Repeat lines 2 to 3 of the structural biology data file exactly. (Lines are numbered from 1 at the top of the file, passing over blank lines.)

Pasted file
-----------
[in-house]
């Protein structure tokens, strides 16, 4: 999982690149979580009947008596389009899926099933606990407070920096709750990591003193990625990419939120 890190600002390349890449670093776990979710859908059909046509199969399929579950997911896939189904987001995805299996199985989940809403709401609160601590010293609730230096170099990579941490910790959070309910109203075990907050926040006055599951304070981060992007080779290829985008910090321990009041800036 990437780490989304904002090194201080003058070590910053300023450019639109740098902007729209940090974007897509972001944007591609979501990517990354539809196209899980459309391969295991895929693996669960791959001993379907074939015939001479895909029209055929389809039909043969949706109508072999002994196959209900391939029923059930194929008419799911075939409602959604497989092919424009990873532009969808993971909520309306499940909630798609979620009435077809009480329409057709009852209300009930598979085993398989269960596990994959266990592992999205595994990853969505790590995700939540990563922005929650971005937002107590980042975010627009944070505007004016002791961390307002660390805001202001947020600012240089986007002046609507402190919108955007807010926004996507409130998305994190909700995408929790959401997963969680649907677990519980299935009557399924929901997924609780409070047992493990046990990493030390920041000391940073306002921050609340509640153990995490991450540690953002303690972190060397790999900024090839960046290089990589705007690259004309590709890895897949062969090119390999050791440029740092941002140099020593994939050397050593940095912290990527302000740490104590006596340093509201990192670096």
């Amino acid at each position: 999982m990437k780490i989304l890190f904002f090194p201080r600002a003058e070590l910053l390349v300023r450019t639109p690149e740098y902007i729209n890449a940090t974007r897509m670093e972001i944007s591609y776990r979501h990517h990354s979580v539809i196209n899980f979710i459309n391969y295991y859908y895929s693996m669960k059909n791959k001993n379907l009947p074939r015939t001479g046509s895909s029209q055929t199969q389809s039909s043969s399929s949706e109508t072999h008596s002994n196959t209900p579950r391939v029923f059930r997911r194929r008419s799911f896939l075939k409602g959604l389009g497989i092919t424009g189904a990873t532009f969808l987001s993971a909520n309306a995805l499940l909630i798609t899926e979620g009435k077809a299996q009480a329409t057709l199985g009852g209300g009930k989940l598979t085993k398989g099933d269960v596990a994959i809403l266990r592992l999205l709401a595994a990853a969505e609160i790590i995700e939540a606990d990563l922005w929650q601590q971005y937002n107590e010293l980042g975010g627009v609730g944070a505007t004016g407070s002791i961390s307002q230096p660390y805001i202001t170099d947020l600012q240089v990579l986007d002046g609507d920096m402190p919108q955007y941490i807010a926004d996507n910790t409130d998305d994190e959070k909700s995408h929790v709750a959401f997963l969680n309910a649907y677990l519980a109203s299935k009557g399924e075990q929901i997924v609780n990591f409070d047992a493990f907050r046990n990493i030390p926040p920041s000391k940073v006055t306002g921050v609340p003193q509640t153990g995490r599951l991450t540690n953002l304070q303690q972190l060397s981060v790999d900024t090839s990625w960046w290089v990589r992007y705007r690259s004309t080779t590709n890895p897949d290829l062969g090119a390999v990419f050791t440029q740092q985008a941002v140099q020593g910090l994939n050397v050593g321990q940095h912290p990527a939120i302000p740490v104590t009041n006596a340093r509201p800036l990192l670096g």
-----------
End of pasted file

């Protein structure tokens, strides 16, 4: 999982690149979580009947008596389009899926099933606990407070920096709750990591003193990625990419939120 890190600002390349890449670093776990979710859908059909046509199969399929579950997911896939189904987001995805299996199985989940809403709401609160601590010293609730230096170099990579941490910790959070309910109203075990907050926040006055599951304070981060992007080779290829985008910090321990009041800036 990437780490989304904002090194201080003058070590910053300023450019639109740098902007729209940090974007897509972001944007591609979501990517990354539809196209899980459309391969295991895929693996669960791959001993379907074939015939001479895909029209055929389809039909043969949706109508072999002994196959209900391939029923059930194929008419799911075939409602959604497989092919424009990873532009969808993971909520309306499940909630798609979620009435077809009480329409057709009852209300009930598979085993398989269960596990994959266990592992999205595994990853969505790590995700939540990563922005929650971005937002107590980042975010627009944070505007004016002791961390307002660390805001202001947020600012240089986007002046609507402190919108955007807010926004996507409130998305994190909700995408929790959401997963969680649907677990519980299935009557399924929901997924609780409070047992493990046990990493030390920041000391940073306002921050609340509640153990995490991450540690953002303690972190060397790999900024090839960046290089990589705007690259004309590709890895897949062969090119390999050791440029740092941002140099020593994939050397050593940095912290990527302000740490104590006596340093509201990192670096």
């Amino acid at each position: 999982m990437k780490i989304l890190f904002f090194p201080r600002a003058e070590l910053l390349v300023r450019t639109p690149e740098y902007i729209n890449a940090t974007r897509m670093e972001i944007s591609y776990r979501h990517h990354s979580v539809i196209n899980f979710i459309n391969y295991y859908y895929s693996m669960k059909n791959k001993n379907l009947p074939r015939t001479g046509s895909s029209q055929t199969q389809s039909s043969s399929s949706e109508t072999h008596s002994n196959t209900p579950r391939v029923f059930r997911r194929r008419s799911f896939l075939k409602g959604l389009g497989i092919t424009g189904a990873t532009f969808l987001s993971a909520n309306a995805l499940l909630i798609t899926e979620g009435k077809a299996q009480a329409t057709l199985g009852g209300g009930k989940l598979t085993k398989g099933d269960v596990a994959i809403l266990r592992l999205l709401a595994a990853a969505e609160i790590i995700e939540a606990d990563l922005w929650q601590q971005y937002n107590e010293l980042g975010g627009v609730g944070a505007t004016g407070s002791i961390s307002q230096p660390y805001i202001t170099d947020l600012q240089v990579l986007d002046g609507d920096m402190p919108q955007y941490i807010a926004d996507n910790t409130d998305d994190e959070k909700s995408h929790v709750a959401f997963l969680n309910a649907y677990l519980a109203s299935k009557g399924e075990q929901i997924v609780n990591f409070d047992a493990f907050r046990n990493i030390p926040p920041s000391k940073v006055t306002g921050v609340p003193q509640t153990g995490r599951l991450t540690n953002l304070q303690q972190l060397s981060v790999d900024t090839s990625w960046w290089v990589r992007y705007r690259s004309t080779t590709n890895p897949d290829l062969g090119a390999v990419f050791t440029q740092q985008a941002v140099q020593g910090l994939n050397v050593g321990q940095h912290p990527a939120i302000p740490v104590t009041n006596a340093r509201p800036l990192l670096g």